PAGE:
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The Walking Dead: World Beyond review: Does the new zombie series live up to the franchise?

The Walking Dead: World Beyond review
The new zombies from The Walking Dead: World Beyond. Pic credit: AMC

The Walking Dead is back tonight with the final episode of its 10th season, and then AMC will follow it up with a new spinoff series.

Instead of starting another long-running series such as Fear the Walking Dead, AMC has chosen to create the new spinoffs as limited series, which allows the showrunners to tell self-contained stories, with a beginning, middle, and end.

Here is a look at the new Walking Dead series, World Beyond.

The Walking Dead: World Beyond review

Walking Dead: World Beyond tells the story of a world long after the initial zombie outbreak.

The world is trying to rebuild and there are different societies around the world in places like Portland and Omaha. Most of these societies are under the rule of an organization known as the Civic Republic.

The Civic Republic even has its own military, but other than that, it is a mysterious group. No one knows where the Civic Republic is, no one is allowed to communicate with the Civic Republic and not in the Civil Republic is allowed to communicate with the outside world.

This is also the group that took Rick Grimes from the original Walking Dead series.

The show opens up in an educational community. The first few minutes of the show barely makes it look like a show within the Walking Dead universe.

There are people attending class, talking about parties, dating, hanging out, putting up their artwork, and more. They live in regular homes and everything here looks normal.

Except they are surrounded by a wall and there are people with weapons to protect them. This is 10 years after The Walking Dead and the world has restarted. The kids here are getting an education while the Civil Republic seeks out a cure for the zombie epidemic.

There are two characters that the audience starts off in the shoes of. These are sisters, Iris (Aliyah Royale) and Hope (Alex Mansour) Bennett. Their father, a scientist, was “traded” to the Civic Republic for a soldier.

The two girls also have a traumatic past, as they slightly remember the day the sky fell (a plane crashed in their town during the zombie outbreak). Their dad got them to safety and helped start a new society, but their mother died.

The mom’s death affects Hope most, as she was there to see what happened and it haunts her still to this day.

Hope is the wild-child who hates authority and doesn’t trust the Civic Republic while Iris is the brilliant sister who has high aspirations of helping make the world a better place.

However, the series takes a turn when they get a message sent to them in secret from their dad saying that things have gone wrong and they shouldn’t trust anyone.

That is when the Civic Republic shows up with one administrator in Elizabeth Kublek (Julia Ormond) to attend the annual memorial celebration. Before this, Kublek gives Iris a map that shows where her father is (in New York), but neither girl completely trusts this woman.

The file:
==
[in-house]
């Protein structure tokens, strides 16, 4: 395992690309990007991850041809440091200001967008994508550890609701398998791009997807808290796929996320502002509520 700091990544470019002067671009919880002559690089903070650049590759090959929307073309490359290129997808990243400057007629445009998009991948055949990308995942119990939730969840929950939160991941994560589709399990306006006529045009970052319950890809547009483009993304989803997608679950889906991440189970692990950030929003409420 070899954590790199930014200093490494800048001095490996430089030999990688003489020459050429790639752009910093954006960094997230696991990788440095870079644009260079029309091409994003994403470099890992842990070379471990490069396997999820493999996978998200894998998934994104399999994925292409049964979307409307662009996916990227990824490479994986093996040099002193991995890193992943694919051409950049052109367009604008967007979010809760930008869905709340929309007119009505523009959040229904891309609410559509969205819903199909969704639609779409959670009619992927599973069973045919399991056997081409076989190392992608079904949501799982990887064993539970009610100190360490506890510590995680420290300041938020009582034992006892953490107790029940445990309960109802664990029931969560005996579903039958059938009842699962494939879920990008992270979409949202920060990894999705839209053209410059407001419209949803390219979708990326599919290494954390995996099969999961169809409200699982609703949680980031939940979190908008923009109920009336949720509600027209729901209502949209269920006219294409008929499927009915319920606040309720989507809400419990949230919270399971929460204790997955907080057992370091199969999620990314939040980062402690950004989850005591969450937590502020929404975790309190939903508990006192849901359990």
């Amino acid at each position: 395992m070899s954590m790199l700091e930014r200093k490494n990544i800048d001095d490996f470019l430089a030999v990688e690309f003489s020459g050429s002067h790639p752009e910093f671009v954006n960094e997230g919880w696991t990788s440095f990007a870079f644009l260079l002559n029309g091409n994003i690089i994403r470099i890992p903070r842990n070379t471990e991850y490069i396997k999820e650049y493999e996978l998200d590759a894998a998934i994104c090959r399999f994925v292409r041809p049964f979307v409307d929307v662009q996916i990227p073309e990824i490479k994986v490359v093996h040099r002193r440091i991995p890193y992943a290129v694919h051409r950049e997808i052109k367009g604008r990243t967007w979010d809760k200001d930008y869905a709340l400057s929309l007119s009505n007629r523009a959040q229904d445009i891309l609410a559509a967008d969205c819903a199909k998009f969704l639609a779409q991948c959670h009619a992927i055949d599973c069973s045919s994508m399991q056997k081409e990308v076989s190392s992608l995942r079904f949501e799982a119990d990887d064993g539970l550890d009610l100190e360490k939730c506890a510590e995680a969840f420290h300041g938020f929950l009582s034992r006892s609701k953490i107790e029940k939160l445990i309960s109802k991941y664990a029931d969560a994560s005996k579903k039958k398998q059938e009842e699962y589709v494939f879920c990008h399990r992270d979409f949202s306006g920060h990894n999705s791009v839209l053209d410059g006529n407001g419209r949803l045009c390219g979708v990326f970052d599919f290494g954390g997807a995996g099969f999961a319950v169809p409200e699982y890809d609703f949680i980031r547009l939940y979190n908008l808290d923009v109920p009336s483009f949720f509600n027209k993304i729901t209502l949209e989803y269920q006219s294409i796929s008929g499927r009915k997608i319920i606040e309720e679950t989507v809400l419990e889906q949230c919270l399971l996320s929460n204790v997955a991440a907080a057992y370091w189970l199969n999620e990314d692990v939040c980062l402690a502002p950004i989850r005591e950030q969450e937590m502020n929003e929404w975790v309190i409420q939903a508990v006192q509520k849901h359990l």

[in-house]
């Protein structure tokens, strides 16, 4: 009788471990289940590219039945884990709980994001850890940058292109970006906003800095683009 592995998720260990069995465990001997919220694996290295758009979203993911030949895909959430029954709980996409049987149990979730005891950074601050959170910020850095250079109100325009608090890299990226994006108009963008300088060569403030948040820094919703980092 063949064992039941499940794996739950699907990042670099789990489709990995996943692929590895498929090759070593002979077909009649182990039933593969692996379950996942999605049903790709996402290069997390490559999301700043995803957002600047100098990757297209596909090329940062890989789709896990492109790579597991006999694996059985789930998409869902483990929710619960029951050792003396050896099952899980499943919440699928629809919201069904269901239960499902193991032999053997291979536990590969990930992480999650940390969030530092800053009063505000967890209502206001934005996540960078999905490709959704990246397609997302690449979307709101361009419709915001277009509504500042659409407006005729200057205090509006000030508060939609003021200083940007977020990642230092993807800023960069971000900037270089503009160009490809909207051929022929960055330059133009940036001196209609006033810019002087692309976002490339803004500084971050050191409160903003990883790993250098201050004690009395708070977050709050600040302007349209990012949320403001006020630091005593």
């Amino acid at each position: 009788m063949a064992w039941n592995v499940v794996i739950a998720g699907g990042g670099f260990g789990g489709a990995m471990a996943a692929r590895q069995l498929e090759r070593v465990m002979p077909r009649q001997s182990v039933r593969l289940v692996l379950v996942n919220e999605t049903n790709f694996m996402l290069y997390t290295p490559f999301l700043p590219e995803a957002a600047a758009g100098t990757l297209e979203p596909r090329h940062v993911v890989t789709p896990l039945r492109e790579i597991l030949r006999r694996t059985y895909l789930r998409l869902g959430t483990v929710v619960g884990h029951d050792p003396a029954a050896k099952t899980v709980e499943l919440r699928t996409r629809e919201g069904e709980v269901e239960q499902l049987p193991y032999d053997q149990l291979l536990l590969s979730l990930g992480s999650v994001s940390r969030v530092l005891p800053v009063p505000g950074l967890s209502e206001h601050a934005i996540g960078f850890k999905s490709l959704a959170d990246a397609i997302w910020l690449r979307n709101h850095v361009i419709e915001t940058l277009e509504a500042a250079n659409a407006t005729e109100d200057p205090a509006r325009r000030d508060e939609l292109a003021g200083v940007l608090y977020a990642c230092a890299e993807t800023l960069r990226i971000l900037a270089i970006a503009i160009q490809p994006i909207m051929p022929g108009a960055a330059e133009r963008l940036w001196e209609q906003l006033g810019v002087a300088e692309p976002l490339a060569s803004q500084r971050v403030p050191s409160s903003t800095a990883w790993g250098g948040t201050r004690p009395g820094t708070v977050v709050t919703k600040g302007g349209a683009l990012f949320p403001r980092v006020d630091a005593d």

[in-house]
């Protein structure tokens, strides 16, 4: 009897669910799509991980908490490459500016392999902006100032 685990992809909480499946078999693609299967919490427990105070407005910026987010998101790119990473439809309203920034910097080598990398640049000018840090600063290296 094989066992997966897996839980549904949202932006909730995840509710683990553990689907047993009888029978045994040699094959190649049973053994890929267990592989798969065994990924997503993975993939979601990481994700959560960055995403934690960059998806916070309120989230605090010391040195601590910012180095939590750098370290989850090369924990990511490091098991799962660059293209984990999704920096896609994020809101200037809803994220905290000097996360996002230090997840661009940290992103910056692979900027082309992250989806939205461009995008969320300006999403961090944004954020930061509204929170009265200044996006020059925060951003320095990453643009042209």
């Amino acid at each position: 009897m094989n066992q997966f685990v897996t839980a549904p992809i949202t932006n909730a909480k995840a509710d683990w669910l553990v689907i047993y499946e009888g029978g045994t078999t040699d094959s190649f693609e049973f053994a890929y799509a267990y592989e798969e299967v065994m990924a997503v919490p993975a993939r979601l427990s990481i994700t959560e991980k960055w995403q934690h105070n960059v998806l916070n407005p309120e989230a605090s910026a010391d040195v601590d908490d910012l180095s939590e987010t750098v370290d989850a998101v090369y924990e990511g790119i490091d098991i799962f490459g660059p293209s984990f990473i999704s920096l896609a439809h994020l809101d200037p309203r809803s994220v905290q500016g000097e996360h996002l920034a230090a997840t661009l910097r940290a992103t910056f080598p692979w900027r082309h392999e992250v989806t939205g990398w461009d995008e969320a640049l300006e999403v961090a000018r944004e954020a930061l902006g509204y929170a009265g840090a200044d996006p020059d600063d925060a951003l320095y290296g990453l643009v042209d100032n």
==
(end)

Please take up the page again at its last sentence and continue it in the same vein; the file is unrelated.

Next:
That night, Iris and Hope decide to leave and takes two boys with them and the series seemed to move quickly away from the campus, which then turned it into another Walking Dead series.

The four kids are trying to survive a zombie outbreak, while their guardian and a tough as nails girl sets out to find them and bring them back.

The Walking Dead: World Beyond final thoughts

The first two episodes provided show mostly the start of the journey, as well as some flashbacks to quickly catch up viewers on who these kids are.

There is also a possible human villain introduced in the Civil Republic, and there is a scene at the end of the first episode that makes it unclear what happened. Either the Civic Republic Military is evil or they were trying to protect the people of the campus (which had over 9,000 people living there).

There is also a lot of fun moments in the series, including the training in schools on how to survive zombies as well as how they protect the community from a person dying in the night and changing. It is ingenious how they save people from these accidental zombie turns (they are called Empties here).

There is also a great technique that keeps zombies away from communities, one that the people learned in the 10 years since the zombie outbreak, and it is a brilliant plan to keep the communities safe. It is also interesting to see what the people do now to the Empties to try to understand them, and it involves not killing the undead.

With all that said, the main lure has to be the story.

This is the first show since Fear the Walking Dead that introduces new characters we know nothing about. In this case, it is four children and two young adults, six people who grew up in the zombie apocalypse and were teens and younger when the world fell apart.

All six of these actors were great in their roles and they bring something fresh and new to the tired series that seems to be spinning its wheels. The entire look of the Civil Republic Military is similar to that of the Commonwealth, and it makes one wonder if this show is where the final resting place of the survivors is introduced.

There is one moment where they gun down the zombies that came straight out of the comics when they met the Commonwealth military.

This is an important series for The Walking Dead, as it is where AMC shows they can tell smaller self-contained stories that will lead the franchise into the future.

So far, the future is off to a good start.

The Walking Dead: World Beyond airs on Sundays at 10 p.m. ET on AMC.

Shawn S. Lealos has been a freelance writer for 25 years, starting with magazines and newspapers before moving to the internet. He has been published... read more
Shawn S. Lealos

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